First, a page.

Thursday, December 31, 2015

2015 Wrap-Up

It's been a long and eventful year for me. Being pregnant and having a kid will do that to you. I finished fewer books than in previous years -- only 24. However what this year lacked in quantity was made up in quality as I discovered several books I really loved. Here are my favorite reads of 2015.

1. Ancillary Justice, Ancillary Sword, and Ancillary Mercy by Ann Leckie.
This science fiction trilogy was one of the better sets I've read in a long time. With a unique protagonist (she is a ship!) and unique treatment of genders (everyone's a she!) and tea drinking culture, Ann Leckie is a new favorite of mine.

2. The Wind-Up Bird Chronicles by Haruki Murakami
As expected of Murakami, this book is full of weird unexpected twists, odd characters, and strange coincidences. I also learned a lot about the second Sino-Japanese war after reading this book since some of the events are mentioned and got me curious to learn more.

3. Defenders by Will McIntosh
Fast paced and well-plotted, Defenders takes a cliched premise of alien invasion and builds a unique and gripping story. Vivid and brutal, it explores the question of what it means to be human.

4. The Martian by Andy Weir
Since it was made into a movie this year, Martian probably requires no introduction. Still, if witty first person narration and mind-blowing problem solving is your thing, I would highly recommend this novel.

One of the things I am proud of this year is that out of 24 book I read, only 5 were by authors whom I have read prior to 2015, the rest were new to me. Discovering new authors is something I am very happy about and hoping to continue doing in the future.

Now I am off to read everyone else's best of 2015 lists and get excited for the year ahead. Happy New Year!

Wednesday, December 30, 2015

An Abundance of Katherines

Title: An Abundance of Katherines
Author: John Green
Genre: Young Adult
Published: 2006
Rating: 7/10

Review: I would say that John Green is one of my indulgences. So far, all of his books have been easy, fun, enjoyable reads. So I picked up this novel on a whim at a local bookstore and had a fun few hours reading this novel.

Colin Singleton is a child prodigy who feels like he hasn't amounted to much. Together with his best (and only) friend Hassan he goes on a road trip without any particular destination in mind. Luck would have them meet Lindsey and her mother Hollis in the middle-of-nowhere town and they end up staying with the two women, having been offered a part-time job collecting stories from local residents.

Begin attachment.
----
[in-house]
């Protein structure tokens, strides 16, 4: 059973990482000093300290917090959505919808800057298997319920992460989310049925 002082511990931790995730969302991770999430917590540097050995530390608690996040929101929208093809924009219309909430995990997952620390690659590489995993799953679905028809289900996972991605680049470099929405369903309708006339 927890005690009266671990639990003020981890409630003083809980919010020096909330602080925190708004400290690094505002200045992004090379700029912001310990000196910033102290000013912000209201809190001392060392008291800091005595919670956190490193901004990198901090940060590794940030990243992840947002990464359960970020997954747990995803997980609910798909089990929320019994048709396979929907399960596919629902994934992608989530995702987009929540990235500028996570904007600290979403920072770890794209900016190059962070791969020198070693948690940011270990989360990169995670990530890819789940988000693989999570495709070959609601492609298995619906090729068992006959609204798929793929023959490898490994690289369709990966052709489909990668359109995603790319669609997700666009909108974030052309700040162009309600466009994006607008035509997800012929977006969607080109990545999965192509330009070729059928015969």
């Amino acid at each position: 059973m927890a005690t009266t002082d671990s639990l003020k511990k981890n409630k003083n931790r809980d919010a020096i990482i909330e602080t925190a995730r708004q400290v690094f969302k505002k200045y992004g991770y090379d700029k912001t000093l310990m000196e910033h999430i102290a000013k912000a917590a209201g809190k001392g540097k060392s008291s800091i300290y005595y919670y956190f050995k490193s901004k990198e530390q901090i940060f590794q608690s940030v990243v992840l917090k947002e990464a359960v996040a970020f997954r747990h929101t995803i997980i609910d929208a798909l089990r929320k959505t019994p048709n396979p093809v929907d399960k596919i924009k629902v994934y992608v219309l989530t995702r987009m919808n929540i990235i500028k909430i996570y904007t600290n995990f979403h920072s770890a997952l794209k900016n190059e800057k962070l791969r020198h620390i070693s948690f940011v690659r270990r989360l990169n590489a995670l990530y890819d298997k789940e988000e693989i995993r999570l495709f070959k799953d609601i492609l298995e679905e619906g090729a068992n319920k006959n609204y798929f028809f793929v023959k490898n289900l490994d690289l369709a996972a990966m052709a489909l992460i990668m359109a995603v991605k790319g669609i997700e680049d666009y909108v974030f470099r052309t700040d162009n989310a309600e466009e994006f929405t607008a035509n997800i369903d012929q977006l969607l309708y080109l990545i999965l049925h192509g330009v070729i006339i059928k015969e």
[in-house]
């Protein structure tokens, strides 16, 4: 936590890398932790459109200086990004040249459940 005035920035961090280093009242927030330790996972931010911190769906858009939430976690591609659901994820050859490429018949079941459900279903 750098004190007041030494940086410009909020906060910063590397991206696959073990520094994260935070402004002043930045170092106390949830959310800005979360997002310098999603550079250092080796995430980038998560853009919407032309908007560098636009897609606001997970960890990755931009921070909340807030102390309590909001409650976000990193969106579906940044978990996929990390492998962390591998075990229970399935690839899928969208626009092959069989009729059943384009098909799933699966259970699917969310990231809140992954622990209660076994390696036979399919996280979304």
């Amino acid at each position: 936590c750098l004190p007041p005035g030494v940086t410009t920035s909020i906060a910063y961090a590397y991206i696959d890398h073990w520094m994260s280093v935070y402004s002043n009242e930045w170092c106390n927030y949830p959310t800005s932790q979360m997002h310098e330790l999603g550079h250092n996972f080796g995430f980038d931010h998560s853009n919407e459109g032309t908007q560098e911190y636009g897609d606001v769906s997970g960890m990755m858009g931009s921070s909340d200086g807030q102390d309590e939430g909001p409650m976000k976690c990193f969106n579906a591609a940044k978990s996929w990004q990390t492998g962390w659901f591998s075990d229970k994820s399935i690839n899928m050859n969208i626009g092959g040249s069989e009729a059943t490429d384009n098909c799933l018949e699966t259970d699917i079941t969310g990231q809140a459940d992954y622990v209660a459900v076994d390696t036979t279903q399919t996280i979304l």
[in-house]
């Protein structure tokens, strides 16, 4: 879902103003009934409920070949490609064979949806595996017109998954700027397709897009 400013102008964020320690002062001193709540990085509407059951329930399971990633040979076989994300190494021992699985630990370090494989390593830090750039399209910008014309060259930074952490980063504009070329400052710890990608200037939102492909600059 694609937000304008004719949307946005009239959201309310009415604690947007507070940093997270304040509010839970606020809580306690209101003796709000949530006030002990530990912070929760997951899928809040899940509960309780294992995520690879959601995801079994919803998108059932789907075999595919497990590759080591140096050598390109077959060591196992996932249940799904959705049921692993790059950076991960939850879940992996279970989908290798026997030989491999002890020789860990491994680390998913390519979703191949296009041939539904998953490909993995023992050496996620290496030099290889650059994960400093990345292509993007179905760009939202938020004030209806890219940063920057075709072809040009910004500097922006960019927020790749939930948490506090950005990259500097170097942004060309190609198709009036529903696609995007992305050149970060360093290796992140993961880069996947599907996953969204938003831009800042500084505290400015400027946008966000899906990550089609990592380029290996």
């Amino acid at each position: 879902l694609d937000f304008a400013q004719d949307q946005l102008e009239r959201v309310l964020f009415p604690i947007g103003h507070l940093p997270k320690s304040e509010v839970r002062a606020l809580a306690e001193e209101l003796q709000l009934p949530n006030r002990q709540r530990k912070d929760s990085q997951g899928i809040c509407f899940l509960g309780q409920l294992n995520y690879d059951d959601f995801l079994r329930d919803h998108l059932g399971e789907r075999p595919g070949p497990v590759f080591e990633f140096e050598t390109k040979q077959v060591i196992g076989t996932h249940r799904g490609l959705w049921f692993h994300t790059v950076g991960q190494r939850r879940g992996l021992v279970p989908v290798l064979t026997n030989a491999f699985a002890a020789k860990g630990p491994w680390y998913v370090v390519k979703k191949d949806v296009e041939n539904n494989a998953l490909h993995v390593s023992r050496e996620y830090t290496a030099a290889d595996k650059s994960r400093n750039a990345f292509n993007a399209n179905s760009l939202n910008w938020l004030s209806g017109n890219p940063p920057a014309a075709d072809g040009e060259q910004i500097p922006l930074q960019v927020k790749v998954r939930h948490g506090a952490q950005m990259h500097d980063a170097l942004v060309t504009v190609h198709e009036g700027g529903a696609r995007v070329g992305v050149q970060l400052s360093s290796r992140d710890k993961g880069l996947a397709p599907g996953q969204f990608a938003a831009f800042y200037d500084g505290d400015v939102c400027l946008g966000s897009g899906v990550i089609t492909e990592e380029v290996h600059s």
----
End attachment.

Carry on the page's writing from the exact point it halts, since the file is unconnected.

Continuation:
It's probably also worth mentioning that the title refers to the fact that Colin will only date women named Katherine. At the start of the novel, 19th Katherine has just dumped him and he is still dealing with the break-up. Part of the story deals with Colin trying to create a dumper/dumpee formula that would explain all his relationships with Katherines over the years. It's a neat concept, but also quite silly at the same time.

Colin's friend Hassan is an unusual character. He's an overweight Muslim boy with a forthcoming personality and a wacky sense of humor. Colin's dorky seriousness contrasts well and makes them an interesting pairing. Either one of them would not have been as interesting a character by themselves. On the flip side, while they are quite colorful, I wouldn't want to be friends with either of them. Both of them have somewhat annoying personalities, which I think made the book slightly less enjoyable for me.

An Abundance of Katherines was a quick read. And while I didn't think this book was as good as other John Green books, at least it didn't make me cry uncontrollably. And it definitely fulfilled the function I bought it for, which is good writing, unique characters, and good story.

Saturday, December 26, 2015

Little One

In November, there was an addition to my family. My son came a few weeks early and has made life pretty busy around here. It remains to be seen whether I'll have time for the blog going forward -- but for now I've actually caught up on writing reviews for the books I've read in November and December.